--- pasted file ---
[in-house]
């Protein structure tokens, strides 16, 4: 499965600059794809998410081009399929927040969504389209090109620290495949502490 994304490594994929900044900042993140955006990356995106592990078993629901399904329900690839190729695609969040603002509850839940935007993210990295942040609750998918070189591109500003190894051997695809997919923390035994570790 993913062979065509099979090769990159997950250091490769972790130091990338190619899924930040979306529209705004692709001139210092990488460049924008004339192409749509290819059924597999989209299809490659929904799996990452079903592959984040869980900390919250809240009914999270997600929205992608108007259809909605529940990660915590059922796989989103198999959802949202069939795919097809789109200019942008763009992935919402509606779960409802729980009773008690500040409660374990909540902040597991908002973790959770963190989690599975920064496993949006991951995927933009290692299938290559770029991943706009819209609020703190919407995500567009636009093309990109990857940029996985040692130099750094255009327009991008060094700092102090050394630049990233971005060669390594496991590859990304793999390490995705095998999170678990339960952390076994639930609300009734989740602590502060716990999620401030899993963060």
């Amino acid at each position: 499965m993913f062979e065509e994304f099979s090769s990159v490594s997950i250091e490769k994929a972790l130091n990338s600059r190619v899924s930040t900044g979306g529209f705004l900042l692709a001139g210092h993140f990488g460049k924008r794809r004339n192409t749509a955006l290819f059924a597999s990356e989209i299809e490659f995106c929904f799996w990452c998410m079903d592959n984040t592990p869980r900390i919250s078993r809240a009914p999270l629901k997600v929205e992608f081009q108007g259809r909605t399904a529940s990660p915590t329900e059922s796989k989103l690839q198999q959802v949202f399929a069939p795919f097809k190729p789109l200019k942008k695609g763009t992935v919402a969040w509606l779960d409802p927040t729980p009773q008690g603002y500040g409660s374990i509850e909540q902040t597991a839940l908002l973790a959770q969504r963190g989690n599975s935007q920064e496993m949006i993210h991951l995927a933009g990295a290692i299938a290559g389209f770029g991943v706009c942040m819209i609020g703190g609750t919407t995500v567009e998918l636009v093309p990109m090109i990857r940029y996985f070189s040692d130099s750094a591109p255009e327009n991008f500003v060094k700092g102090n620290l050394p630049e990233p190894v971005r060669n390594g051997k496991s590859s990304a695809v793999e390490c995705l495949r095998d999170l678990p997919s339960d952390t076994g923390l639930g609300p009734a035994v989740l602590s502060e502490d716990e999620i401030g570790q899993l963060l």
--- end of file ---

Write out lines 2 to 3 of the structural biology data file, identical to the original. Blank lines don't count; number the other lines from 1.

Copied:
């Protein structure tokens, strides 16, 4: 499965600059794809998410081009399929927040969504389209090109620290495949502490 994304490594994929900044900042993140955006990356995106592990078993629901399904329900690839190729695609969040603002509850839940935007993210990295942040609750998918070189591109500003190894051997695809997919923390035994570790 993913062979065509099979090769990159997950250091490769972790130091990338190619899924930040979306529209705004692709001139210092990488460049924008004339192409749509290819059924597999989209299809490659929904799996990452079903592959984040869980900390919250809240009914999270997600929205992608108007259809909605529940990660915590059922796989989103198999959802949202069939795919097809789109200019942008763009992935919402509606779960409802729980009773008690500040409660374990909540902040597991908002973790959770963190989690599975920064496993949006991951995927933009290692299938290559770029991943706009819209609020703190919407995500567009636009093309990109990857940029996985040692130099750094255009327009991008060094700092102090050394630049990233971005060669390594496991590859990304793999390490995705095998999170678990339960952390076994639930609300009734989740602590502060716990999620401030899993963060």
């Amino acid at each position: 499965m993913f062979e065509e994304f099979s090769s990159v490594s997950i250091e490769k994929a972790l130091n990338s600059r190619v899924s930040t900044g979306g529209f705004l900042l692709a001139g210092h993140f990488g460049k924008r794809r004339n192409t749509a955006l290819f059924a597999s990356e989209i299809e490659f995106c929904f799996w990452c998410m079903d592959n984040t592990p869980r900390i919250s078993r809240a009914p999270l629901k997600v929205e992608f081009q108007g259809r909605t399904a529940s990660p915590t329900e059922s796989k989103l690839q198999q959802v949202f399929a069939p795919f097809k190729p789109l200019k942008k695609g763009t992935v919402a969040w509606l779960d409802p927040t729980p009773q008690g603002y500040g409660s374990i509850e909540q902040t597991a839940l908002l973790a959770q969504r963190g989690n599975s935007q920064e496993m949006i993210h991951l995927a933009g990295a290692i299938a290559g389209f770029g991943v706009c942040m819209i609020g703190g609750t919407t995500v567009e998918l636009v093309p990109m090109i990857r940029y996985f070189s040692d130099s750094a591109p255009e327009n991008f500003v060094k700092g102090n620290l050394p630049e990233p190894v971005r060669n390594g051997k496991s590859s990304a695809v793999e390490c995705l495949r095998d999170l678990p997919s339960d952390t076994g923390l639930g609300p009734a035994v989740l602590s502060e502490d716990e999620i401030g570790q899993l963060l």